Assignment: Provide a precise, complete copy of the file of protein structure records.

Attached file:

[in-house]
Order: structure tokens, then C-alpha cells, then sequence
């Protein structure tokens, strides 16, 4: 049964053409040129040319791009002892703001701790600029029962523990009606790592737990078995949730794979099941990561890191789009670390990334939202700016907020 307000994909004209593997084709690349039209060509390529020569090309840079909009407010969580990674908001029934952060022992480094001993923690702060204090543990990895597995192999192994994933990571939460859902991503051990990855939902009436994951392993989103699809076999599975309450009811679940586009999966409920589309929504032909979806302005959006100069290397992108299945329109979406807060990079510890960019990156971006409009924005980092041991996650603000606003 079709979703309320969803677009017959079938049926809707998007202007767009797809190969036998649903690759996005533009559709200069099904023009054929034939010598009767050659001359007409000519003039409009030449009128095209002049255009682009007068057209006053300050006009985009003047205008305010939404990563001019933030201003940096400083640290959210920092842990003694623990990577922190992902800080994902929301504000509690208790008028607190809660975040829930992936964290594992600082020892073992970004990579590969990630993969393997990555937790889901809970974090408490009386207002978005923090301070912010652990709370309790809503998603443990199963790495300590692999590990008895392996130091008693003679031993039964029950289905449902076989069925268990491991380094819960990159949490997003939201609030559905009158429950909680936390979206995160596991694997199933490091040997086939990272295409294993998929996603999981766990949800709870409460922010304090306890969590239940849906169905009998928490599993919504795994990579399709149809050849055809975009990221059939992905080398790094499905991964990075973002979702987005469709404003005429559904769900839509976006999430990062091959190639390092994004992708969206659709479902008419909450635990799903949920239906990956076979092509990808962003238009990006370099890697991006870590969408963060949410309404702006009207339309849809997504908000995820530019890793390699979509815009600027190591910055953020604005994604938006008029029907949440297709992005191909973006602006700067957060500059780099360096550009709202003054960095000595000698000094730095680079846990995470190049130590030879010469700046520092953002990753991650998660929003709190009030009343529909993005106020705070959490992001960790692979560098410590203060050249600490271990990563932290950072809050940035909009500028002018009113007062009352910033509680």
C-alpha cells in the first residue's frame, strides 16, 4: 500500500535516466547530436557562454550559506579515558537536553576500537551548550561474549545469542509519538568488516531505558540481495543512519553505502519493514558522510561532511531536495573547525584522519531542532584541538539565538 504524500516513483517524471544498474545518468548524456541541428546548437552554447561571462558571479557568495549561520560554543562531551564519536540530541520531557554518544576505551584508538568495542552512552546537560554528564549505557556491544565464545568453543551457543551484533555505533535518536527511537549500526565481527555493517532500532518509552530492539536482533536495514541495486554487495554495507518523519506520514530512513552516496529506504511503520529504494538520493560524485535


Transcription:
[in-house]
Order: structure tokens, then C-alpha cells, then sequence
């Protein structure tokens, strides 16, 4: 049964053409040129040319791009002892703001701790600029029962523990009606790592737990078995949730794979099941990561890191789009670390990334939202700016907020 307000994909004209593997084709690349039209060509390529020569090309840079909009407010969580990674908001029934952060022992480094001993923690702060204090543990990895597995192999192994994933990571939460859902991503051990990855939902009436994951392993989103699809076999599975309450009811679940586009999966409920589309929504032909979806302005959006100069290397992108299945329109979406807060990079510890960019990156971006409009924005980092041991996650603000606003 079709979703309320969803677009017959079938049926809707998007202007767009797809190969036998649903690759996005533009559709200069099904023009054929034939010598009767050659001359007409000519003039409009030449009128095209002049255009682009007068057209006053300050006009985009003047205008305010939404990563001019933030201003940096400083640290959210920092842990003694623990990577922190992902800080994902929301504000509690208790008028607190809660975040829930992936964290594992600082020892073992970004990579590969990630993969393997990555937790889901809970974090408490009386207002978005923090301070912010652990709370309790809503998603443990199963790495300590692999590990008895392996130091008693003679031993039964029950289905449902076989069925268990491991380094819960990159949490997003939201609030559905009158429950909680936390979206995160596991694997199933490091040997086939990272295409294993998929996603999981766990949800709870409460922010304090306890969590239940849906169905009998928490599993919504795994990579399709149809050849055809975009990221059939992905080398790094499905991964990075973002979702987005469709404003005429559904769900839509976006999430990062091959190639390092994004992708969206659709479902008419909450635990799903949920239906990956076979092509990808962003238009990006370099890697991006870590969408963060949410309404702006009207339309849809997504908000995820530019890793390699979509815009600027190591910055953020604005994604938006008029029907949440297709992005191909973006602006700067957060500059780099360096550009709202003054960095000595000698000094730095680079846990995470190049130590030879010469700046520092953002990753991650998660929003709190009030009343529909993005106020705070959490992001960790692979560098410590203060050249600490271990990563932290950072809050940035909009500028002018009113007062009352910033509680």
C-alpha cells in the first residue's frame, strides 16, 4: 500500500535516466547530436557562454550559506579515558537536553576500537551548550561474549545469542509519538568488516531505558540481495543512519553505502519493514558522510561532511531536495573547525584522519531542532584541538539565538 504524500516513483517524471544498474545518468548524456541541428546548437552554447561571462558571479557568495549561520560554543562531551564519536540530541520531557554518544576505551584508538568495542552512552546537560554528564549505557556491544565464545568453543551457543551484533555505533535518536527511537549500526565481527555493517532500532518509552530492539536482533536495514541495486554487495554495507518523519506520514530512513552516496529506504511503520529504494538520493560524485535